No. No one gives a fuck about your institutional wandering.

  • DrugMonkey says:

    PP is high. Sure there is no guarantee that adverse circumstances will carry the day. But some reviewers will find them to be reasonable explanations. After all, review is not supposed to reward or punish prior productivity. Rather it is supposed to be used to predict future performance.

  • After all, review is not supposed to reward or punish prior productivity. Rather it is supposed to be used to predict future performance.

    AHAHAHAHAHAHAHAHAHAHAHAHAHAH!!!!!!!!!!!!!!!!!!!!!!!!!!!!!!!!!!!!!!!!!!!!!!!!!!!!!!!!!!!!!!!!

  • whimple says:

    I have to go with PP on this one... in today's climate reviewers are looking for reasons not to fund, not excuses for why funding might still be ok. What if he goes and changes institutions again? Several of my colleagues are convinced that they got dinged for sub-standard productivity (it was) that involved them having kids (probably a big factor) for example. If you can get slammed for that, you can get slammed for anything.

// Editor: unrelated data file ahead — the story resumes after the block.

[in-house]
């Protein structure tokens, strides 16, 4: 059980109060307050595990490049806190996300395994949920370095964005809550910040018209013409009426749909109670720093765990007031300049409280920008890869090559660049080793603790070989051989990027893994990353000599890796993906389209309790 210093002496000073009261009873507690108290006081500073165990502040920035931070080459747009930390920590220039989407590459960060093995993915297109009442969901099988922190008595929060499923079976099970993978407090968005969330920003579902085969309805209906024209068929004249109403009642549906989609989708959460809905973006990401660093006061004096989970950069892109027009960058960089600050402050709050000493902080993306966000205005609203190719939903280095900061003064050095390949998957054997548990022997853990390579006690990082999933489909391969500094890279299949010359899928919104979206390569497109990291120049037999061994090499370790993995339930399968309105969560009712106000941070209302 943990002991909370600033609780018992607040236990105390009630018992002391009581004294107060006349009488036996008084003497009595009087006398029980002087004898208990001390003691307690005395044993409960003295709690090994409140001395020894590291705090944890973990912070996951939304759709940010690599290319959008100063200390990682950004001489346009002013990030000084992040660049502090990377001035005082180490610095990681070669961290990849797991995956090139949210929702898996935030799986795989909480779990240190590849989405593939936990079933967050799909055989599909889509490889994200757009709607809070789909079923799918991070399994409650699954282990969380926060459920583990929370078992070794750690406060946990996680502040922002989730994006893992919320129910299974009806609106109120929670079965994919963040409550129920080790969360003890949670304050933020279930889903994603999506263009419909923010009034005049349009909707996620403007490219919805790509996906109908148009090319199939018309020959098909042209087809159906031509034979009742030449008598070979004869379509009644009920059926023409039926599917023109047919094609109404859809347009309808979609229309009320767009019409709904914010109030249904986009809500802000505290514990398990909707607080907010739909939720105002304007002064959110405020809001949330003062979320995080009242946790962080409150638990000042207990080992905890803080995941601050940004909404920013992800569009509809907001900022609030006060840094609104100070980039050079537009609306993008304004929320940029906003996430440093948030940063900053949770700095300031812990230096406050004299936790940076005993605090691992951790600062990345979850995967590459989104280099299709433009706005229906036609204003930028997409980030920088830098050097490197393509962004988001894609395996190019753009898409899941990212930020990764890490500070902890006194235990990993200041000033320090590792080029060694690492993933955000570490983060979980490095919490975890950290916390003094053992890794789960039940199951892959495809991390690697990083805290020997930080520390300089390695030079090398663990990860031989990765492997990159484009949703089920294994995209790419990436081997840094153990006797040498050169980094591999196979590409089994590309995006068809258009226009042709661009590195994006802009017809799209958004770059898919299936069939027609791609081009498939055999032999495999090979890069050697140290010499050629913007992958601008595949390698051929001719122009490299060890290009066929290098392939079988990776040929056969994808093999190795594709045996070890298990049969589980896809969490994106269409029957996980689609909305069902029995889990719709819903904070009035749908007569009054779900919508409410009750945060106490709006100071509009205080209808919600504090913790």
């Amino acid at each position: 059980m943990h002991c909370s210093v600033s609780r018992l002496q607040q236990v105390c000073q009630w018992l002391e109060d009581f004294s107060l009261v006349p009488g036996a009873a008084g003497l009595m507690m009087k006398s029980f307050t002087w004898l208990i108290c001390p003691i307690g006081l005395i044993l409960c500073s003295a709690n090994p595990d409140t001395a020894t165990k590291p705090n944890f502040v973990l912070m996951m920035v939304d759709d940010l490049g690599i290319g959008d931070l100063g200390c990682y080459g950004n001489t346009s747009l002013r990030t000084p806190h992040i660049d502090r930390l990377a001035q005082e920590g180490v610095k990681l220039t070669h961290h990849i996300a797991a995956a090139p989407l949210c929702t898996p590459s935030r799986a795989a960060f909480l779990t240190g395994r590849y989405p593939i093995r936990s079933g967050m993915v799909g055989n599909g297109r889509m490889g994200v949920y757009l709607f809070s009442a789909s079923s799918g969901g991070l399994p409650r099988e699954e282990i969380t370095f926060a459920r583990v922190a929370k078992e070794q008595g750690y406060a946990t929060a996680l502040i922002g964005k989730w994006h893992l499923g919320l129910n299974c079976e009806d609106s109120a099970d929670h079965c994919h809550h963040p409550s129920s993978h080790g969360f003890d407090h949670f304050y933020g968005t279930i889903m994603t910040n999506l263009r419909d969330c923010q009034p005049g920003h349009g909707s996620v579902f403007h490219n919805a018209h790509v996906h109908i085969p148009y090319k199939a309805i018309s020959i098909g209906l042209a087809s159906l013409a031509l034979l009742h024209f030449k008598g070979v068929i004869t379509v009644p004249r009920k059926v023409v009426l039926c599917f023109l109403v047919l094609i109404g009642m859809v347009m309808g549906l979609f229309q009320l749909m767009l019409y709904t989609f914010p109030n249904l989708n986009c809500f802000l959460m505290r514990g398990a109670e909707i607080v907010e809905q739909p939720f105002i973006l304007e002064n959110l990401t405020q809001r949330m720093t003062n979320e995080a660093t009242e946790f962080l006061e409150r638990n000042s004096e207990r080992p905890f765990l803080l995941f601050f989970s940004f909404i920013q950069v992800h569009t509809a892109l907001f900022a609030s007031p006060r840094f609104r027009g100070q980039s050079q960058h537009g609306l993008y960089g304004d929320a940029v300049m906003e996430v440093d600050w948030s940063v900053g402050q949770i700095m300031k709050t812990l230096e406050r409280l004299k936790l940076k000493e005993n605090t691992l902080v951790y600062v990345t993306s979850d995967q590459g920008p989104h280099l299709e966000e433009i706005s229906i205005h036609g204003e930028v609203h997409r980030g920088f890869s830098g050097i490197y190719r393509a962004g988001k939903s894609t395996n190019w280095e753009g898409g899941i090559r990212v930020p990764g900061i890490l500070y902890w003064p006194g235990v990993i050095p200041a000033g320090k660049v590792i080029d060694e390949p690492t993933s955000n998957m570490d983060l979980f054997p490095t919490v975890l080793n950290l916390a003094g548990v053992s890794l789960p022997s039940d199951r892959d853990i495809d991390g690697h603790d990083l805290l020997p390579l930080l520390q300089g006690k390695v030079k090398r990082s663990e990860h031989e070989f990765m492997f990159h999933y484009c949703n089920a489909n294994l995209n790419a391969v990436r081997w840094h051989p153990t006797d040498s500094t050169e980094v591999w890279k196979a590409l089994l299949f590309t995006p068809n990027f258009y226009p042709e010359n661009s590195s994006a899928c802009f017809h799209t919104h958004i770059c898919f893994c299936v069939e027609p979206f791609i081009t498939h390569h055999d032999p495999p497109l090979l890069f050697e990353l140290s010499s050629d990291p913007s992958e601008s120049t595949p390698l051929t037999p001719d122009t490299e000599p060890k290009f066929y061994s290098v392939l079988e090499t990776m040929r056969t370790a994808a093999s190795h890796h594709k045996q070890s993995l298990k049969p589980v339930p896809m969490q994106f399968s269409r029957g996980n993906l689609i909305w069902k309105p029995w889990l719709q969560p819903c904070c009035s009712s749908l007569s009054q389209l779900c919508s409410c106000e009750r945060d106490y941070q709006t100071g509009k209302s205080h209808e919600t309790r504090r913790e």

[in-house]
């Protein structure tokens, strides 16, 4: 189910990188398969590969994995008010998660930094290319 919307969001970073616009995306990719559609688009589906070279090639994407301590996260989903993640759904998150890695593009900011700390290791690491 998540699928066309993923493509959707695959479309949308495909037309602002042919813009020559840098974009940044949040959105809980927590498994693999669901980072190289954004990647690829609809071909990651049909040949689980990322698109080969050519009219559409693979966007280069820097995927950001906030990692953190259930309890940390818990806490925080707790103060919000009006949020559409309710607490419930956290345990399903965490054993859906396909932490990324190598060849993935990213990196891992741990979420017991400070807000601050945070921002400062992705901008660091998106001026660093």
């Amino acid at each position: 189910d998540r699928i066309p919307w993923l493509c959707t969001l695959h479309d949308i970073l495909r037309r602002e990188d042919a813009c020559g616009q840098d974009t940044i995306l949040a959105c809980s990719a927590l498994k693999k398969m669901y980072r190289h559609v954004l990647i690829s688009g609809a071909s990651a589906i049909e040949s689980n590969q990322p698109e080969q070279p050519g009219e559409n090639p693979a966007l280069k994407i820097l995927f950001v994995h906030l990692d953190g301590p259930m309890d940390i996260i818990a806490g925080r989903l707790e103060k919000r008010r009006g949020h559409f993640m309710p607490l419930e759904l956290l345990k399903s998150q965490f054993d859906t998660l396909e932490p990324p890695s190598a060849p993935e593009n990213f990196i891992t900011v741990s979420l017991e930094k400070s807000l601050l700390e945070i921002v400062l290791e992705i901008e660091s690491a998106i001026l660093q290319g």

• Physician Scientist says:

    Whimple-
    I write as the father of 2 small children with a full-time physician wife. There are always productivity issues with any life change. People at all ages have to overcome them. My productivity dipped a bit when the kids were born/sick/etc, but not to an extreme that would be pathological. What about the middle aged professor dealing with an aging parent/sudden death? What about people going through divorces? What about people dealing with family health issues?
    My point is simply that in science, productivity (and consensus that the work is good within the field) over a period of time is what we can measure. Everybody has to overcome something at some point and we shouldn't make excuses.